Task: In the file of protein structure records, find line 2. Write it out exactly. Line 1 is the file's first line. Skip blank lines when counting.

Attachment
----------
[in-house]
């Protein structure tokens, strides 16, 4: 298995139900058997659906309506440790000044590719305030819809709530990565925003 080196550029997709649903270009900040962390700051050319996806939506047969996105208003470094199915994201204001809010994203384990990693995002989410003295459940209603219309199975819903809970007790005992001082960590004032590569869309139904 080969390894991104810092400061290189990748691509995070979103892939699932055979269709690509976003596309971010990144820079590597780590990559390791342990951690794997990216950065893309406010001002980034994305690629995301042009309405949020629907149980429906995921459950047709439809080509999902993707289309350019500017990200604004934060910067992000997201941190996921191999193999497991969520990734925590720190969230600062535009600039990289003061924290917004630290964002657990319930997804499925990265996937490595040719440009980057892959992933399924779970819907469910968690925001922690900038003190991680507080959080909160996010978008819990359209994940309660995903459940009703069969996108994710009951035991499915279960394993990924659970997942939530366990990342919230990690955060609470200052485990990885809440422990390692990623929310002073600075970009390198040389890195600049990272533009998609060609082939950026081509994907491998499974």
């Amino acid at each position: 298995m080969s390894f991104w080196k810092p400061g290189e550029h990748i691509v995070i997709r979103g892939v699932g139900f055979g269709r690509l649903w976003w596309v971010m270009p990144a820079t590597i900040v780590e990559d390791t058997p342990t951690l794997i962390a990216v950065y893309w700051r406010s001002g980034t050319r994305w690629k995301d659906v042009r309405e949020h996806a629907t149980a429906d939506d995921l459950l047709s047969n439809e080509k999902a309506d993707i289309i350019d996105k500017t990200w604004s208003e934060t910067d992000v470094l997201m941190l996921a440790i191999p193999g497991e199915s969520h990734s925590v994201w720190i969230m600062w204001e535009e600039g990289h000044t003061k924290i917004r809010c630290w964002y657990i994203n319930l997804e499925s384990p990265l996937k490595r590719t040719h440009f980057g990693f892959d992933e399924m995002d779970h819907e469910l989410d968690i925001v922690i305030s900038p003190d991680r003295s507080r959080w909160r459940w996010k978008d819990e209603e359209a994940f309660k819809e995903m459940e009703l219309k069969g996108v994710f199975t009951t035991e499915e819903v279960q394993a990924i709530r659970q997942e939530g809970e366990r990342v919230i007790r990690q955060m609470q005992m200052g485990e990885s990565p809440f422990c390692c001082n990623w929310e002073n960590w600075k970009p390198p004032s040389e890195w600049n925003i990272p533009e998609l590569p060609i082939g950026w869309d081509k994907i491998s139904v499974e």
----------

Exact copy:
């Protein structure tokens, strides 16, 4: 298995139900058997659906309506440790000044590719305030819809709530990565925003 080196550029997709649903270009900040962390700051050319996806939506047969996105208003470094199915994201204001809010994203384990990693995002989410003295459940209603219309199975819903809970007790005992001082960590004032590569869309139904 080969390894991104810092400061290189990748691509995070979103892939699932055979269709690509976003596309971010990144820079590597780590990559390791342990951690794997990216950065893309406010001002980034994305690629995301042009309405949020629907149980429906995921459950047709439809080509999902993707289309350019500017990200604004934060910067992000997201941190996921191999193999497991969520990734925590720190969230600062535009600039990289003061924290917004630290964002657990319930997804499925990265996937490595040719440009980057892959992933399924779970819907469910968690925001922690900038003190991680507080959080909160996010978008819990359209994940309660995903459940009703069969996108994710009951035991499915279960394993990924659970997942939530366990990342919230990690955060609470200052485990990885809440422990390692990623929310002073600075970009390198040389890195600049990272533009998609060609082939950026081509994907491998499974």